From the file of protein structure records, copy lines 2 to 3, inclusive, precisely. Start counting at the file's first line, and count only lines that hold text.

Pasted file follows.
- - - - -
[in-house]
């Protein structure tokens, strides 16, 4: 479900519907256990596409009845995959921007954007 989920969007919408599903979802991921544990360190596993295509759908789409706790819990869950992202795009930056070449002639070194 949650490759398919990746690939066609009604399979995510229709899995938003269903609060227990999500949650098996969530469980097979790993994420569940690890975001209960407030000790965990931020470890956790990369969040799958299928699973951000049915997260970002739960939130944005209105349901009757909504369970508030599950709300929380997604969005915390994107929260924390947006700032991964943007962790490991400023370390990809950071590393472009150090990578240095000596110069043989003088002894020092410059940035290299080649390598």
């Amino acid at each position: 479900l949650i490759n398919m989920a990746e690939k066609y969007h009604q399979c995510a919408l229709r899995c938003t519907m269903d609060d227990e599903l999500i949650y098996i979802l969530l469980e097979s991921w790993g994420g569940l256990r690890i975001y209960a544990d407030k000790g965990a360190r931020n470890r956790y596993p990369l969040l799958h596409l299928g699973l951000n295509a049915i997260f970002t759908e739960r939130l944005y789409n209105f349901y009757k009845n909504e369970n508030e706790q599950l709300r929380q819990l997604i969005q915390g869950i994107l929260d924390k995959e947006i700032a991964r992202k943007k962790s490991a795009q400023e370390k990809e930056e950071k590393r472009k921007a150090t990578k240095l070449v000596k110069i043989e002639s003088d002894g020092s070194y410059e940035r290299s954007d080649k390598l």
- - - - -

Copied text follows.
């Protein structure tokens, strides 16, 4: 479900519907256990596409009845995959921007954007 989920969007919408599903979802991921544990360190596993295509759908789409706790819990869950992202795009930056070449002639070194 949650490759398919990746690939066609009604399979995510229709899995938003269903609060227990999500949650098996969530469980097979790993994420569940690890975001209960407030000790965990931020470890956790990369969040799958299928699973951000049915997260970002739960939130944005209105349901009757909504369970508030599950709300929380997604969005915390994107929260924390947006700032991964943007962790490991400023370390990809950071590393472009150090990578240095000596110069043989003088002894020092410059940035290299080649390598």
């Amino acid at each position: 479900l949650i490759n398919m989920a990746e690939k066609y969007h009604q399979c995510a919408l229709r899995c938003t519907m269903d609060d227990e599903l999500i949650y098996i979802l969530l469980e097979s991921w790993g994420g569940l256990r690890i975001y209960a544990d407030k000790g965990a360190r931020n470890r956790y596993p990369l969040l799958h596409l299928g699973l951000n295509a049915i997260f970002t759908e739960r939130l944005y789409n209105f349901y009757k009845n909504e369970n508030e706790q599950l709300r929380q819990l997604i969005q915390g869950i994107l929260d924390k995959e947006i700032a991964r992202k943007k962790s490991a795009q400023e370390k990809e930056e950071k590393r472009k921007a150090t990578k240095l070449v000596k110069i043989e002639s003088d002894g020092s070194y410059e940035r290299s954007d080649k390598l």